Reflection on Isaiah 11

This year for Advent the church that we attend put together a daily devotional written and edited by members of the congregation.  I wrote two, one focused around Isaiah 11 and the other around Hebrews 10.  Here is the one for Isaiah 11, with the Hebrews 10 one to follow in a few days.

Sometimes it’s hard to tell if we live in a black and white world, or a grey one; a cut and dried world, or a world of paradoxes.  On the one hand, just a few weeks ago our country was deeply entrenched in the labeling of ourselves as either Democrat or Republican.  On the other hand, we live in a country deeply mired in a 4 year recession, and yet we still manage to spend hundreds of millions of dollars to go see “The Avengers.”  We simultaneously want to preach the American dream where anybody can succeed if they only put forth the effort, but we also can be quick to define who and what is acceptable.  But it’s not just us.  These same divisions and desires have driven humanity almost since day one.

So what does this have to do with Advent?  Maybe nothing.  Or maybe everything.  As I’ve been thinking about Isaiah 11:1-9 over the last few days, it’s dawned on me that Christmas is the ultimate balancing act between the black and white and the paradoxical.  Here we have the birth of a child to an unwed mother, in a country where he wasn’t a citizen, into an economically dire situation, and yet this child was born in the knowledge that he was both fully God and fully human and was the Savior of the world.  This child came to teach a message that was both black and white (“love the Lord your God with all your heart, and your neighbor as yourself”) and a complete puzzle (“the Kingdom of God is like a mustard seed”).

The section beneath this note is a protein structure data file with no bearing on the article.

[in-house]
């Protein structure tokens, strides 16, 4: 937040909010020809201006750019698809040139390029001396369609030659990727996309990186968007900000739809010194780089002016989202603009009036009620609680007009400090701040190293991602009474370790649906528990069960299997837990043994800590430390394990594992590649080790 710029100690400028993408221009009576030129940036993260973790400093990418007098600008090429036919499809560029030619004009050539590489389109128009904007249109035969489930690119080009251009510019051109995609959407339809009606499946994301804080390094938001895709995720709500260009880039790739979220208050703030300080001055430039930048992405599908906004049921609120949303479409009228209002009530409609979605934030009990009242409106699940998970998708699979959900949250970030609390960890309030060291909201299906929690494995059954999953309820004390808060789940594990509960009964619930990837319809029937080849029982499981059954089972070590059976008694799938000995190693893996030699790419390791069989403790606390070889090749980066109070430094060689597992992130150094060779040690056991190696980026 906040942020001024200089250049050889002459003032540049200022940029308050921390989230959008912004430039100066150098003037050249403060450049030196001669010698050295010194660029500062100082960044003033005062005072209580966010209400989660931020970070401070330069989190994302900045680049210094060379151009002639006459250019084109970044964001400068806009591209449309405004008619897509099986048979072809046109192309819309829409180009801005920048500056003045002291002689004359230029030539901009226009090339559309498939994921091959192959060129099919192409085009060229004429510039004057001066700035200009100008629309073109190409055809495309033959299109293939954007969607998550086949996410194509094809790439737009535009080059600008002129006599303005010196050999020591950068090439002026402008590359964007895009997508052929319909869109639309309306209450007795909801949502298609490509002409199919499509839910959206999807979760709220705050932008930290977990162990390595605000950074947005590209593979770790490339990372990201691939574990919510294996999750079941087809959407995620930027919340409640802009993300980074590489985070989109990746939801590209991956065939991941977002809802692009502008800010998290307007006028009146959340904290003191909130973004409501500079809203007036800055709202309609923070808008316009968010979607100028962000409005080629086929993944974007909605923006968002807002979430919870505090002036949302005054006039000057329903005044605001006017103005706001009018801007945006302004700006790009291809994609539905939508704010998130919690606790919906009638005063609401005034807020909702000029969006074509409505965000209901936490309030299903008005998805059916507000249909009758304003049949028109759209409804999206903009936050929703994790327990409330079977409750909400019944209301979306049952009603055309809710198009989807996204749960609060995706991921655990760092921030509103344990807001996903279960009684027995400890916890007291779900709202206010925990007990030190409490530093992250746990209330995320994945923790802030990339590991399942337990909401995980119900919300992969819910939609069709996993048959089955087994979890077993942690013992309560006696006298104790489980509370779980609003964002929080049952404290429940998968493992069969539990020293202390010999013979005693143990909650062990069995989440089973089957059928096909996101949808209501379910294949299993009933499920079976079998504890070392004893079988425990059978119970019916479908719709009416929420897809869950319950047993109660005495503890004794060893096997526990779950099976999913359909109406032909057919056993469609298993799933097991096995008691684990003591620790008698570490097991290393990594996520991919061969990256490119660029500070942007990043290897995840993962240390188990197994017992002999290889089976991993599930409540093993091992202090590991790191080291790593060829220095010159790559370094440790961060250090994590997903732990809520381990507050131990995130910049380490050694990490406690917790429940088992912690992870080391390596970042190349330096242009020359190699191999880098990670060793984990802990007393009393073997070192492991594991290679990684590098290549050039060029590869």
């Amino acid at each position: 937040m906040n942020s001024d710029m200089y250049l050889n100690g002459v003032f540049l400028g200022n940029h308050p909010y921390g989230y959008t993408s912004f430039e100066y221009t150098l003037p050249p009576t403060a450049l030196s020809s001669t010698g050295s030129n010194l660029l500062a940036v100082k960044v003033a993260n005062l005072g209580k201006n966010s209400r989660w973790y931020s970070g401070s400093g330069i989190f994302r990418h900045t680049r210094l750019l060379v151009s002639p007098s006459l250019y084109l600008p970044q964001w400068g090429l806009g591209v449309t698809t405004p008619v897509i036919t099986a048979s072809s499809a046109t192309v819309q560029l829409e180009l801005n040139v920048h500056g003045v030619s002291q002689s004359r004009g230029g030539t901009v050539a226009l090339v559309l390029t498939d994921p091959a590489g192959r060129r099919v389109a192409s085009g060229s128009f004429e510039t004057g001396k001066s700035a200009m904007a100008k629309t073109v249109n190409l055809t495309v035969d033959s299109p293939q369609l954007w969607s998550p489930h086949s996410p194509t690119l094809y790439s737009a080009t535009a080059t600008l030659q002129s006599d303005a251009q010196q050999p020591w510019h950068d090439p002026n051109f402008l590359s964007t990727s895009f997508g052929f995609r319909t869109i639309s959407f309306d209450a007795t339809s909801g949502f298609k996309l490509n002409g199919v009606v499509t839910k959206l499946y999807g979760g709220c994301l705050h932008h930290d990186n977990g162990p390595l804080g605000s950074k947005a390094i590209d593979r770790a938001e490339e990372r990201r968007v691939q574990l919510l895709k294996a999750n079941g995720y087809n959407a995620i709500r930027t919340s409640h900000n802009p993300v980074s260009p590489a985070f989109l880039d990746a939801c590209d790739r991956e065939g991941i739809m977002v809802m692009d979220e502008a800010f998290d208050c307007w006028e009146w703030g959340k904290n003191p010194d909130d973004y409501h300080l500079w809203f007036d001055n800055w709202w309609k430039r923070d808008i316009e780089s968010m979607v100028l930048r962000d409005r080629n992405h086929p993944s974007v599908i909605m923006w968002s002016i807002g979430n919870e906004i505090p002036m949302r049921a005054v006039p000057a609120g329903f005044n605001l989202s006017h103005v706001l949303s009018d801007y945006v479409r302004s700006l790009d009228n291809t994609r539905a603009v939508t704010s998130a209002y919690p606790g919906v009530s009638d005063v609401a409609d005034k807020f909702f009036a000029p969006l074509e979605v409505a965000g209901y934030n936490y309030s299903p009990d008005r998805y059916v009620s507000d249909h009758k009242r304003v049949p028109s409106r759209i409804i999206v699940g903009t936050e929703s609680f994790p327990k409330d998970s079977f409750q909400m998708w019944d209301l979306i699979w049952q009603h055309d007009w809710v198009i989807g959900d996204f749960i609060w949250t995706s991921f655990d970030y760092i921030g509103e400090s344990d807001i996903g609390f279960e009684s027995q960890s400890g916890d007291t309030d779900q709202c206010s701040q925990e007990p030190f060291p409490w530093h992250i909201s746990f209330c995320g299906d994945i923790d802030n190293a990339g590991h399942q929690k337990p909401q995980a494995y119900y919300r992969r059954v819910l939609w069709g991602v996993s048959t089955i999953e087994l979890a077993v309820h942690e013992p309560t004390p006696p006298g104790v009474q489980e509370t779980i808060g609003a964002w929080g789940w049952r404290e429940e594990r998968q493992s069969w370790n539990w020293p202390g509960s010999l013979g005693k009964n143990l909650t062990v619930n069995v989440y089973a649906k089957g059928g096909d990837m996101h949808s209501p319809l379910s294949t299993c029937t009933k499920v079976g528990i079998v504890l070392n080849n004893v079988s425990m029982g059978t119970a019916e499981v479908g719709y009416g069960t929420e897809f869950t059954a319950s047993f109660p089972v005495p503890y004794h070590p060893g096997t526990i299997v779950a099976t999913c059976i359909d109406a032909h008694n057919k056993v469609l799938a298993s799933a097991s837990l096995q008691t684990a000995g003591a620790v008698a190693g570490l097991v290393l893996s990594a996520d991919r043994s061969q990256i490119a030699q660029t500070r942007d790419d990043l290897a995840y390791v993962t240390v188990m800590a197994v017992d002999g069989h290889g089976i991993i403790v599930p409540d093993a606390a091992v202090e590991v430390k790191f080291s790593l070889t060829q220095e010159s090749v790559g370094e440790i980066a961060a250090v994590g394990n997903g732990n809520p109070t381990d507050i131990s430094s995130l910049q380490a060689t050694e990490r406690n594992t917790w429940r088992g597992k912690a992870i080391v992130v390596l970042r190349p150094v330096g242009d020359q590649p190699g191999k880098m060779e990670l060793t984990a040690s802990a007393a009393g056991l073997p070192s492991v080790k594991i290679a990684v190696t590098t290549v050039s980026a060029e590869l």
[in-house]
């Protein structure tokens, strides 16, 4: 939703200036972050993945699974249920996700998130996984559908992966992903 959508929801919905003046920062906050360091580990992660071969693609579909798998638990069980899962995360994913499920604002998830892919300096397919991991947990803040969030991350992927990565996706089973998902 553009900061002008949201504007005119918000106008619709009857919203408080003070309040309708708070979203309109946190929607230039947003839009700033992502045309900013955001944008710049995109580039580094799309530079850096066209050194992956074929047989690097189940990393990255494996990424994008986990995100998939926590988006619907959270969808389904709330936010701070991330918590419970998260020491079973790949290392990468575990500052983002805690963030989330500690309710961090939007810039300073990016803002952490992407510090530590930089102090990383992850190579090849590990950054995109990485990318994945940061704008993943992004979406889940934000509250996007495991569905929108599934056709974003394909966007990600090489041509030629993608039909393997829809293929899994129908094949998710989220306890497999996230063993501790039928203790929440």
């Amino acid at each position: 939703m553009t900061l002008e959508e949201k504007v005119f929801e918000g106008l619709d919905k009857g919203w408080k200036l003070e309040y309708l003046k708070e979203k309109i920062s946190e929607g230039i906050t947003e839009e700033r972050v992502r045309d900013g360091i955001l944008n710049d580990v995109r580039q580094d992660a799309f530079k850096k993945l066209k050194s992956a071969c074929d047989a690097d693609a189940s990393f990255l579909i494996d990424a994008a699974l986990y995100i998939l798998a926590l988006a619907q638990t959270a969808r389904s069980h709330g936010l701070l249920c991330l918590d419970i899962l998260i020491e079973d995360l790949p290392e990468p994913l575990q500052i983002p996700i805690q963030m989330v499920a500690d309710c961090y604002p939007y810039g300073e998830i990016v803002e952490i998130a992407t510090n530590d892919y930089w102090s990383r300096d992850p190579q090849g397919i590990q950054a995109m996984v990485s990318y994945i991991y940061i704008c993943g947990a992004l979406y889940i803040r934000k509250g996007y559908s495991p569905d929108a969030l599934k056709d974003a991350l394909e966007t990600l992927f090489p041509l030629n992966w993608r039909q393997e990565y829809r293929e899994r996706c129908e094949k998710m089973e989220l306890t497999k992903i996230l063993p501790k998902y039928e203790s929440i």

That this child fulfills the prophecy in Isaiah 11 is yet another example of this.  In these 9 verses it says that he won’t judge with his eyes or ears, but with righteousness and justice, and he will strike the earth and slay the wicked not with bombs and technological warfare, but with the breath of his mouth—his words. And then there’s the pairings:  the wolf and the lamb; the leopard and the goat; the calf and the lion; the infant and the cobra.  All of these natural enemies will live together and lie down together because of the presence of this “shoot from the stump of Jesse”—Jesus. 

Advent, then, becomes a time for us to examine how we live between the black and white, and the grey—between the here and now and the not yet.  It gives us the chance to live in the paradox of being able to sing “Come thou long expected Jesus” and live into the salvation given through Jesus 2000 years ago.  It gives us the chance to rethink everything that we know about God stepping into the world in both a black and white and paradoxical way, because He knew that the world needed to see both.

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